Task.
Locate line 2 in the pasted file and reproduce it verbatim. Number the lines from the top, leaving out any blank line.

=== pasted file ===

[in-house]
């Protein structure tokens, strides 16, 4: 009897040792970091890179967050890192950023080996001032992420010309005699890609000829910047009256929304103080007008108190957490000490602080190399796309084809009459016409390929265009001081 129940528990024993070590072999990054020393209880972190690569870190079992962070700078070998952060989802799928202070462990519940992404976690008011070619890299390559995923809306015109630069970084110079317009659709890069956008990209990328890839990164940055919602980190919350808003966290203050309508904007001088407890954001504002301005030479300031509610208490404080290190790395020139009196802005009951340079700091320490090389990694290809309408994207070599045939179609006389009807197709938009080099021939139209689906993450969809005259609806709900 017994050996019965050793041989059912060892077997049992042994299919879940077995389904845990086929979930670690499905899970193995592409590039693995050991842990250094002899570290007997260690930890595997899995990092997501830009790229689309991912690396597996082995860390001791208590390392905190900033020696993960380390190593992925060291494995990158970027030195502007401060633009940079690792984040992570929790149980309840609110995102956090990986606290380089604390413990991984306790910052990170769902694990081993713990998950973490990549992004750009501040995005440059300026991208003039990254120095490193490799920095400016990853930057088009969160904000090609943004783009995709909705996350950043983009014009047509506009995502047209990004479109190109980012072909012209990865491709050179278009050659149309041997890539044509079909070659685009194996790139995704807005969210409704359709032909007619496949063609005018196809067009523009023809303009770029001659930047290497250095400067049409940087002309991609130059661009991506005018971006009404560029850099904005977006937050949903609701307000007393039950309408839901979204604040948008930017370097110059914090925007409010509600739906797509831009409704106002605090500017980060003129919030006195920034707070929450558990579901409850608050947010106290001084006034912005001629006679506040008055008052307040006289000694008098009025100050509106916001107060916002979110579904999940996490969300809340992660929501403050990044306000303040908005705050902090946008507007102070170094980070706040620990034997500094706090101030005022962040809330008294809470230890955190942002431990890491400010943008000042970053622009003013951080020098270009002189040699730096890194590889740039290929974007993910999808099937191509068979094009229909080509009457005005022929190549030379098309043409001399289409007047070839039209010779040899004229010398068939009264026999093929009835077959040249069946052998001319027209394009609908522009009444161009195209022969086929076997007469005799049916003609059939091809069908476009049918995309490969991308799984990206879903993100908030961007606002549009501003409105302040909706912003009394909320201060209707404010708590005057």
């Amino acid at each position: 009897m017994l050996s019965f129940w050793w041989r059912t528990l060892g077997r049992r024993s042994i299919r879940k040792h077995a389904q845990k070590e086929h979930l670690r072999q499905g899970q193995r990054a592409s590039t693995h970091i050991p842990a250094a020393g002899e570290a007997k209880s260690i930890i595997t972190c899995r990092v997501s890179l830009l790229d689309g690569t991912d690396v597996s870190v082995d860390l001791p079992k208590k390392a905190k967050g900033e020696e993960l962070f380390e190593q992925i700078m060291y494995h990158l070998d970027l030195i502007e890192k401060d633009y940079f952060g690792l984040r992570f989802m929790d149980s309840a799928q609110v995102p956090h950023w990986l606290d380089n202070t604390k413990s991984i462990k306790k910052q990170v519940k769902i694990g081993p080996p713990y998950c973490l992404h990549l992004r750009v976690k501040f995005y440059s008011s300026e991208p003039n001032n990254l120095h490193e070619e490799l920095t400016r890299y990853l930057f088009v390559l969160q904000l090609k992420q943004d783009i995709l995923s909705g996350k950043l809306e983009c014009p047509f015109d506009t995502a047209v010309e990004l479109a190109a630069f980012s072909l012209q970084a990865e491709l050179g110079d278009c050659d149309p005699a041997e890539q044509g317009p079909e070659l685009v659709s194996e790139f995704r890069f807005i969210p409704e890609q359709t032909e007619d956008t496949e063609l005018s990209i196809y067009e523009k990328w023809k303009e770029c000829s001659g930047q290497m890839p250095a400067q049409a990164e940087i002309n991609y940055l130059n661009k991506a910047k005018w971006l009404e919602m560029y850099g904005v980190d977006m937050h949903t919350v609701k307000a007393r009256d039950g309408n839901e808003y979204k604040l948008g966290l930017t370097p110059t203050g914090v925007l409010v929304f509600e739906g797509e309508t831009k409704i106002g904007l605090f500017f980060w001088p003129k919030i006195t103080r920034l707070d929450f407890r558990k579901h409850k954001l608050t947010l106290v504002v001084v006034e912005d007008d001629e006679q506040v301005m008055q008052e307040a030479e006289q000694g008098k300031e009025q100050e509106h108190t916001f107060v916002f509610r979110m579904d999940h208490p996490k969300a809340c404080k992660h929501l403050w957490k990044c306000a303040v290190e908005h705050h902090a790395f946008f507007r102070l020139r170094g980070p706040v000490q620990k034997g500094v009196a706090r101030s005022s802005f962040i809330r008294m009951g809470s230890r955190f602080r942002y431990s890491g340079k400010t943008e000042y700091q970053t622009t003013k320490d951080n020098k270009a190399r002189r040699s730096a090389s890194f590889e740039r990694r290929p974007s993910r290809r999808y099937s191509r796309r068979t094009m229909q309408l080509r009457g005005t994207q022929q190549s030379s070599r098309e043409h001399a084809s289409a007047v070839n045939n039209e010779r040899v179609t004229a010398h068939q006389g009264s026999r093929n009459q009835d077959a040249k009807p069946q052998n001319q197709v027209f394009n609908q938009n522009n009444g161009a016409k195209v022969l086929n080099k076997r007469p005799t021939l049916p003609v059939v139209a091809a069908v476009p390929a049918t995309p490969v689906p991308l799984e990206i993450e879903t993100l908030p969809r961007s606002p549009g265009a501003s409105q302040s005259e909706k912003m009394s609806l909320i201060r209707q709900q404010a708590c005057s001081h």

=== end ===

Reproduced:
């Protein structure tokens, strides 16, 4: 009897040792970091890179967050890192950023080996001032992420010309005699890609000829910047009256929304103080007008108190957490000490602080190399796309084809009459016409390929265009001081 129940528990024993070590072999990054020393209880972190690569870190079992962070700078070998952060989802799928202070462990519940992404976690008011070619890299390559995923809306015109630069970084110079317009659709890069956008990209990328890839990164940055919602980190919350808003966290203050309508904007001088407890954001504002301005030479300031509610208490404080290190790395020139009196802005009951340079700091320490090389990694290809309408994207070599045939179609006389009807197709938009080099021939139209689906993450969809005259609806709900 017994050996019965050793041989059912060892077997049992042994299919879940077995389904845990086929979930670690499905899970193995592409590039693995050991842990250094002899570290007997260690930890595997899995990092997501830009790229689309991912690396597996082995860390001791208590390392905190900033020696993960380390190593992925060291494995990158970027030195502007401060633009940079690792984040992570929790149980309840609110995102956090990986606290380089604390413990991984306790910052990170769902694990081993713990998950973490990549992004750009501040995005440059300026991208003039990254120095490193490799920095400016990853930057088009969160904000090609943004783009995709909705996350950043983009014009047509506009995502047209990004479109190109980012072909012209990865491709050179278009050659149309041997890539044509079909070659685009194996790139995704807005969210409704359709032909007619496949063609005018196809067009523009023809303009770029001659930047290497250095400067049409940087002309991609130059661009991506005018971006009404560029850099904005977006937050949903609701307000007393039950309408839901979204604040948008930017370097110059914090925007409010509600739906797509831009409704106002605090500017980060003129919030006195920034707070929450558990579901409850608050947010106290001084006034912005001629006679506040008055008052307040006289000694008098009025100050509106916001107060916002979110579904999940996490969300809340992660929501403050990044306000303040908005705050902090946008507007102070170094980070706040620990034997500094706090101030005022962040809330008294809470230890955190942002431990890491400010943008000042970053622009003013951080020098270009002189040699730096890194590889740039290929974007993910999808099937191509068979094009229909080509009457005005022929190549030379098309043409001399289409007047070839039209010779040899004229010398068939009264026999093929009835077959040249069946052998001319027209394009609908522009009444161009195209022969086929076997007469005799049916003609059939091809069908476009049918995309490969991308799984990206879903993100908030961007606002549009501003409105302040909706912003009394909320201060209707404010708590005057």